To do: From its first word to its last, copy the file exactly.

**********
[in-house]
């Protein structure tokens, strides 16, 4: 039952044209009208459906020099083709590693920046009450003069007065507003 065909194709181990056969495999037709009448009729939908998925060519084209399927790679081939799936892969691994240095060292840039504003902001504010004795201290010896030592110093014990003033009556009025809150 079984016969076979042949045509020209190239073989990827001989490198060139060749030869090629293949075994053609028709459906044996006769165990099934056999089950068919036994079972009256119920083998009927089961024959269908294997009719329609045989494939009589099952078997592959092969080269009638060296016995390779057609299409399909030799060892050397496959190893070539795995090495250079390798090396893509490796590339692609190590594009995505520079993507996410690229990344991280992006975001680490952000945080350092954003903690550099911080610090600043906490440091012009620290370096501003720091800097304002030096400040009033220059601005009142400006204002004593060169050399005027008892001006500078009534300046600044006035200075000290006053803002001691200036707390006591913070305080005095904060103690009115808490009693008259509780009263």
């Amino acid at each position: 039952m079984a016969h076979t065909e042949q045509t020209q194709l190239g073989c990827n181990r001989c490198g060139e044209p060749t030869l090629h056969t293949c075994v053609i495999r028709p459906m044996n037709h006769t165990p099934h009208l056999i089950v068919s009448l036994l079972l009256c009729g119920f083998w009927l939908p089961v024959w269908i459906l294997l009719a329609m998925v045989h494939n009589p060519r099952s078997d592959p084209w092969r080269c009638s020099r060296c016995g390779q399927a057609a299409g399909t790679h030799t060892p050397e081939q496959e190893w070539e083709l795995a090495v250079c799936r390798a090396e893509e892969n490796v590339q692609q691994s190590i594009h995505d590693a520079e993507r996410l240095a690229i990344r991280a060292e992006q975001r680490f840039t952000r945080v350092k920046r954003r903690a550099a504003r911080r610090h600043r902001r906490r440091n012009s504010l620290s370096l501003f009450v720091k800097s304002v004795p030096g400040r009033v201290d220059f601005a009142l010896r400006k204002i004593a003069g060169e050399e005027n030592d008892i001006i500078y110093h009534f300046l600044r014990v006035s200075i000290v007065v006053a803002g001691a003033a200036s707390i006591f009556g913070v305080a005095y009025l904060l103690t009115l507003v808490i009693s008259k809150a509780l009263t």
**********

[in-house]
């Protein structure tokens, strides 16, 4: 039952044209009208459906020099083709590693920046009450003069007065507003 065909194709181990056969495999037709009448009729939908998925060519084209399927790679081939799936892969691994240095060292840039504003902001504010004795201290010896030592110093014990003033009556009025809150 079984016969076979042949045509020209190239073989990827001989490198060139060749030869090629293949075994053609028709459906044996006769165990099934056999089950068919036994079972009256119920083998009927089961024959269908294997009719329609045989494939009589099952078997592959092969080269009638060296016995390779057609299409399909030799060892050397496959190893070539795995090495250079390798090396893509490796590339692609190590594009995505520079993507996410690229990344991280992006975001680490952000945080350092954003903690550099911080610090600043906490440091012009620290370096501003720091800097304002030096400040009033220059601005009142400006204002004593060169050399005027008892001006500078009534300046600044006035200075000290006053803002001691200036707390006591913070305080005095904060103690009115808490009693008259509780009263």
């Amino acid at each position: 039952m079984a016969h076979t065909e042949q045509t020209q194709l190239g073989c990827n181990r001989c490198g060139e044209p060749t030869l090629h056969t293949c075994v053609i495999r028709p459906m044996n037709h006769t165990p099934h009208l056999i089950v068919s009448l036994l079972l009256c009729g119920f083998w009927l939908p089961v024959w269908i459906l294997l009719a329609m998925v045989h494939n009589p060519r099952s078997d592959p084209w092969r080269c009638s020099r060296c016995g390779q399927a057609a299409g399909t790679h030799t060892p050397e081939q496959e190893w070539e083709l795995a090495v250079c799936r390798a090396e893509e892969n490796v590339q692609q691994s190590i594009h995505d590693a520079e993507r996410l240095a690229i990344r991280a060292e992006q975001r680490f840039t952000r945080v350092k920046r954003r903690a550099a504003r911080r610090h600043r902001r906490r440091n012009s504010l620290s370096l501003f009450v720091k800097s304002v004795p030096g400040r009033v201290d220059f601005a009142l010896r400006k204002i004593a003069g060169e050399e005027n030592d008892i001006i500078y110093h009534f300046l600044r014990v006035s200075i000290v007065v006053a803002g001691a003033a200036s707390i006591f009556g913070v305080a005095y009025l904060l103690t009115l507003v808490i009693s008259k809150a509780l009263t």